Tuesday, March 31, 2015

20th Anniversary: 1998-2003

Last week we began tweeting an image/year a day (@dirdim, #DDI20) in honor of our upcoming 20th anniversary. You can revisit the first few days here or on twitter.  As promised, we're recapping on our blog for those who don't tweet. So without further ado - Direct Dimensions 1998-2003.

1998 - we scanned an original Wright Brothers Propeller for an episode of NOVA. You can read more about the Wright Brothers Scan on our website.



1999 - We began using 3D scanners to help create custom prostheses. For more click here.

2000 - Our 5th year, we were already 3D scanning complex castings for CAD-based dimensional inspection.
2001 - The National Park Service asked Direct Dimensions to demonstrate how 3D scanning can help preserve our nation's monuments and important sites. We scanned the Lincoln Memorial as an example.
2002 - We 3D scanned a unique life-size sculpture inspired by Renoir to make a monumental scaled version.
2003 - Direct Dimensions digitally captured Baltimore Raven Ray Lewis to help make a lifesized bust for a charity auction.



Check back this weekend for 2004-2010 or follow us on twitter to see #DDI20 images daily!

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Sunday, March 29, 2015

Promoting 3D Scanning: 98Rock and SPAR 2015

We've been in the 3D scanning business for twenty years but it never gets any less exciting to us. We love opportunities to educate new comers to the world of reality computing and 3D printing.



Last week our very own Michael Raphael and Harry Abramson had the chance to introduce 3D scanning to  Baltimore commuters when they appeared on the 98Rock Morning Show and shared incredible (and funny) stories about our favorite disruptive technology. Check out the video below to see a short segment of the show.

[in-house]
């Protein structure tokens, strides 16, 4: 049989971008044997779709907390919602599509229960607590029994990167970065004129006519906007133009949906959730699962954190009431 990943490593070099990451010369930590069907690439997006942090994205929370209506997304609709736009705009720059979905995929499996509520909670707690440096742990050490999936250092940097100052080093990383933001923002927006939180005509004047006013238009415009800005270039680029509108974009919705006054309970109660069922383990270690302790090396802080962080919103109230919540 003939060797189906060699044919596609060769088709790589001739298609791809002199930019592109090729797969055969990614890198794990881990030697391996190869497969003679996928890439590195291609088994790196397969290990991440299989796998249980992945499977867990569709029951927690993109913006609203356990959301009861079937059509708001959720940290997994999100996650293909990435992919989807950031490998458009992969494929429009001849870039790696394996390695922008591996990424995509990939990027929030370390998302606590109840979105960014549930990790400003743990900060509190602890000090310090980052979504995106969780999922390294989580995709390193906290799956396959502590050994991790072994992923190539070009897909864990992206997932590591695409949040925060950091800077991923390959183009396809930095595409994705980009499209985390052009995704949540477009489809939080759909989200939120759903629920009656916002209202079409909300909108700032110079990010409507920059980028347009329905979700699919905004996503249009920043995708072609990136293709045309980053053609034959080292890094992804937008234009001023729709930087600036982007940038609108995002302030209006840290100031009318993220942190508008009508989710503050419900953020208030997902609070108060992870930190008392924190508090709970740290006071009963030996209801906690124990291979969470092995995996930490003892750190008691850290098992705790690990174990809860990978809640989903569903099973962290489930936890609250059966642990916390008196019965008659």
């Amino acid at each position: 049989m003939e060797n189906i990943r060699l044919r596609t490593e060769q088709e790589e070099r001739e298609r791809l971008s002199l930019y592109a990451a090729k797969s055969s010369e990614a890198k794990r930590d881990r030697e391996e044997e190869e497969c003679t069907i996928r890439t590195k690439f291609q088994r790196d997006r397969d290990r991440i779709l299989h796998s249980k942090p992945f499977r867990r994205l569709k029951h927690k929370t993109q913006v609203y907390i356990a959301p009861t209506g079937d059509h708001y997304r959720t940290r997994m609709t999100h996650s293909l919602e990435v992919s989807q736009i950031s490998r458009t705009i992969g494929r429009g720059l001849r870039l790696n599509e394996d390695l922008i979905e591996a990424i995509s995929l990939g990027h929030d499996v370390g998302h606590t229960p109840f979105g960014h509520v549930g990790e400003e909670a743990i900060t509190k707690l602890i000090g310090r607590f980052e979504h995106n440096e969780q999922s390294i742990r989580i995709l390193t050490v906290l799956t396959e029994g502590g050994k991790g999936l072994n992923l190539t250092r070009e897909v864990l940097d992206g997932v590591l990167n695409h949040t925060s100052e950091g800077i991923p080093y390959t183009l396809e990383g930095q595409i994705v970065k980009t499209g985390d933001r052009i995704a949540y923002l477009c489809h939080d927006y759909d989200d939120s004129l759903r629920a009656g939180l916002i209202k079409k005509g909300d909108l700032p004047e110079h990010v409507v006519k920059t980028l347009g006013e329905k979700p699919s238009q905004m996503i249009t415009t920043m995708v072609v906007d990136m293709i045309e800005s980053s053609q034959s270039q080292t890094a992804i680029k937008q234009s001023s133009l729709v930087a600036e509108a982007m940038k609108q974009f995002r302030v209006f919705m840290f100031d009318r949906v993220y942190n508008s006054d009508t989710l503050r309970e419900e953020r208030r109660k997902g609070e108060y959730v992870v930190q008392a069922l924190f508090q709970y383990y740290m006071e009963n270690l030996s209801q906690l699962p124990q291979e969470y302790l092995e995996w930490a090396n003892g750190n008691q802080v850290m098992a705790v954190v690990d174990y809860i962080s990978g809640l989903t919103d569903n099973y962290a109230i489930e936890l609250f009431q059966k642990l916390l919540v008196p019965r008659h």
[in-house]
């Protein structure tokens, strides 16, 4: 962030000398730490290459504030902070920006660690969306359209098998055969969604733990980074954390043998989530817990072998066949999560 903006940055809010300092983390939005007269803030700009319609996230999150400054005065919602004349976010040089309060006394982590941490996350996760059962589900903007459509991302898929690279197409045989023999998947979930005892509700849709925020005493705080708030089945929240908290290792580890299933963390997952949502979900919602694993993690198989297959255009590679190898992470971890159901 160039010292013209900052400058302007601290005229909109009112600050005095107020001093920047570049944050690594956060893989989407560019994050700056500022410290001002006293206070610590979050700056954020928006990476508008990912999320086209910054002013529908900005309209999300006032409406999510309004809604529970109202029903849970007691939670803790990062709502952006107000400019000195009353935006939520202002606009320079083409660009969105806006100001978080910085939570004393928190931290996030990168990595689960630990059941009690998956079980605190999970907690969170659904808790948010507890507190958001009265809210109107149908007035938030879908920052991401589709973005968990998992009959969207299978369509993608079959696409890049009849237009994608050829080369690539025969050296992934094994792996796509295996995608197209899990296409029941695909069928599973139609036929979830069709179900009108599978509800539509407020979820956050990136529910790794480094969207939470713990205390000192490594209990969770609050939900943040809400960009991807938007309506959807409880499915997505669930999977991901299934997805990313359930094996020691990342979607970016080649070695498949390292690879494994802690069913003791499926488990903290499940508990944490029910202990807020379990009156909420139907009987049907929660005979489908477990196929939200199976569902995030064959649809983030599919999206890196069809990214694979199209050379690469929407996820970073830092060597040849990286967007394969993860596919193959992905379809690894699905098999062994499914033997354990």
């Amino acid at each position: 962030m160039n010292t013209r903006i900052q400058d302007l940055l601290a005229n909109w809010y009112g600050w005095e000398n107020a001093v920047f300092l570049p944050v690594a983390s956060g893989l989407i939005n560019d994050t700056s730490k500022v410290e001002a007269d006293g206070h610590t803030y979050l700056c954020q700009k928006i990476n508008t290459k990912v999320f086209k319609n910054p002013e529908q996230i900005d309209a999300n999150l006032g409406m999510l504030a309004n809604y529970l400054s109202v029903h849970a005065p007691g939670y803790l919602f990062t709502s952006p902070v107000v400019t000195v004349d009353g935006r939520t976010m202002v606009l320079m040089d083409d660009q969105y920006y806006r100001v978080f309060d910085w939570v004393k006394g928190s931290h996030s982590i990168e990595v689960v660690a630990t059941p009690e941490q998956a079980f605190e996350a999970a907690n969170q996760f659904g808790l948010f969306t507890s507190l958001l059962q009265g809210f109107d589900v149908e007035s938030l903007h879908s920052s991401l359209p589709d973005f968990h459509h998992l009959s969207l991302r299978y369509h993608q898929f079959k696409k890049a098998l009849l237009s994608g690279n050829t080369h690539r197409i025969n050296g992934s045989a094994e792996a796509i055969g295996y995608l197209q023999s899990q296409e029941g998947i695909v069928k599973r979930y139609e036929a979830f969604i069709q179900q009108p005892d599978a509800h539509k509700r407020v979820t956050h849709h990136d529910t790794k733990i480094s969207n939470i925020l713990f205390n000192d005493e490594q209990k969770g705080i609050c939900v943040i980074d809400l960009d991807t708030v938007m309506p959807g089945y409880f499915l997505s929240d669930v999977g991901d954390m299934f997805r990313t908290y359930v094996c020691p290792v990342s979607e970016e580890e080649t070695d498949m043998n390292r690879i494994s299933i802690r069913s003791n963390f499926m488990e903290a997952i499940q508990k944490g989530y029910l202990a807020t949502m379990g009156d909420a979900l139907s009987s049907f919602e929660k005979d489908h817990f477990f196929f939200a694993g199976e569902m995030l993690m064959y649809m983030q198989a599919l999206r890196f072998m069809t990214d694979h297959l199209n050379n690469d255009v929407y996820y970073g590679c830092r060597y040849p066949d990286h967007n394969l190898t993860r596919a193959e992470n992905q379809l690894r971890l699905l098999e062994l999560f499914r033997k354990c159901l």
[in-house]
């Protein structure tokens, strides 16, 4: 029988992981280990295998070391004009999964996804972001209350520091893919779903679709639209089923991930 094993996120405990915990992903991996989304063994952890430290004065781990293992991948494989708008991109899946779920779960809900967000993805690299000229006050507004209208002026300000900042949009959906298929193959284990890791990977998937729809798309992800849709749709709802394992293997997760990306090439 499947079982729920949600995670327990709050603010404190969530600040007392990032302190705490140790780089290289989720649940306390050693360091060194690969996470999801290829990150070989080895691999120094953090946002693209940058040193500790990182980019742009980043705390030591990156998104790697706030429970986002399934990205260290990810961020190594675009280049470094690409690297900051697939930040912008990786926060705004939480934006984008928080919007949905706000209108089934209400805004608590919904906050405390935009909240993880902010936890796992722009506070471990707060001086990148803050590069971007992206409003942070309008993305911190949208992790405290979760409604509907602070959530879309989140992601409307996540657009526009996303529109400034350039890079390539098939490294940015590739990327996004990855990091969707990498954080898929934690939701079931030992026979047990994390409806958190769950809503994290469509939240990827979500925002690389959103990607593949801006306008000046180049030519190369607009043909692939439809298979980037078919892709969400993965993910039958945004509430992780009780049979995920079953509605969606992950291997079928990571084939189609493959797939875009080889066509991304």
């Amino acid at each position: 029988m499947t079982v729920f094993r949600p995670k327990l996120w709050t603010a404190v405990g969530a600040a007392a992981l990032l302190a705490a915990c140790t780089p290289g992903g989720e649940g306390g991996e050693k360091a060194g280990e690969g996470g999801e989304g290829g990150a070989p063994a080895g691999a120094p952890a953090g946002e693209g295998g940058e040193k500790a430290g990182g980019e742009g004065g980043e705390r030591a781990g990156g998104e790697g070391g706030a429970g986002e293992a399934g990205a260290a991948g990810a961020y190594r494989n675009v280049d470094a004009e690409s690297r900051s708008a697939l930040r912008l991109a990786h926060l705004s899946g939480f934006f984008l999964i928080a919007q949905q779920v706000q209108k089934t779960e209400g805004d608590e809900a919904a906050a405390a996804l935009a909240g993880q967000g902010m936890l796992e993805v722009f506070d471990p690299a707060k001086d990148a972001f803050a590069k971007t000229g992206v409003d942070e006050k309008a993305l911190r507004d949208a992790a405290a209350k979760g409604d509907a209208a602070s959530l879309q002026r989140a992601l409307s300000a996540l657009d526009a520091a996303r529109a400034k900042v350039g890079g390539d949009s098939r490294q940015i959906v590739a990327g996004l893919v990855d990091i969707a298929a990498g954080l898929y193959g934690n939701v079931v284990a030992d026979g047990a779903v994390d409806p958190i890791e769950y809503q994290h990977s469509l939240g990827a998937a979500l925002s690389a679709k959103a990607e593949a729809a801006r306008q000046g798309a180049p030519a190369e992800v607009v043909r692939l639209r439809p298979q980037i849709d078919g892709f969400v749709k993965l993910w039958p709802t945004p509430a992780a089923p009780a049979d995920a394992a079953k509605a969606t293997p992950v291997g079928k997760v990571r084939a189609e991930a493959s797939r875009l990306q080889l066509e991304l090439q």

This week we are attending SPAR 2015 where Michael will be giving a presentation on using 3D scanning for film vfx: Scanning the Stars: Making Digital Assets for Hollywood VFX.

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Saturday, March 21, 2015

Counting Down to Our 20th Anniversary

If you don't follow our twitter feed (@dirdim) you might have missed our announcement that we're just weeks away from Direct Dimensions' 20th anniversary.

On the 19th we tweeted a picture from 1995 of founder and president Michael Raphael using one of the very first FaroArms. We'll continue posting a picture/project per year until our anniversary. It should be a fun look, not just into the history of Direct Dimensions, but at the history of 3D scanning. If you aren't on twitter we'll recap here every week.

Here's what we covered this week:

Michael Raphael using one of the first arms from Faro.


Year 1: 1995. One of our very first projects was to help create a monumental sized sculpture for the Olympic Games in Atlanta. You can read more about the project here.

Year 2: 1996. Here is Michael our 2nd year, using a FaroArm to inspect trimmed edges to 3D CAD in real time.
Year 3: 1997 We 3D digitized a serious collector car called a Cunningham C-4R.

Follow us on twitter or check back here to see 1998-2003 next week!

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Monday, March 9, 2015

REAL2015 Recap for LiDAR News

Direct Dimensions Founder and President Michael Raphael is a regular contributor to LiDAR News where he discusses interesting trends and stories from our world of 3D Laser Scanning. He recently attended AutoDesk's REAL2015 event and recapped it for those who could not attend.

Last week Autodesk quite successfully staged the “REAL2015” conference in San Francisco focused on how we are increasingly using 3D to Capture (scan), Compute (design), and Create (fabricate).  The event was definitely different in many ways from the more traditional industry conferences many of us regularly attend, such as SPAR, Autodesk University, RAPID, or the Hexagon, FARO, ESRI, and Trimble user events.  The line-up of speakers, for example, was not your usual industry faces.  Most of the speakers presented on aspects of 3D, such as 3D scanning, 3D design, or 3D printing.  Although many were not necessarily expert or even hard core 3D users per se - most really had compelling stories about how they leverage 3D to create incredible products, artwork, designs, structures, exhibitions, visualizations, or something else that was likely pretty interesting to hear and see.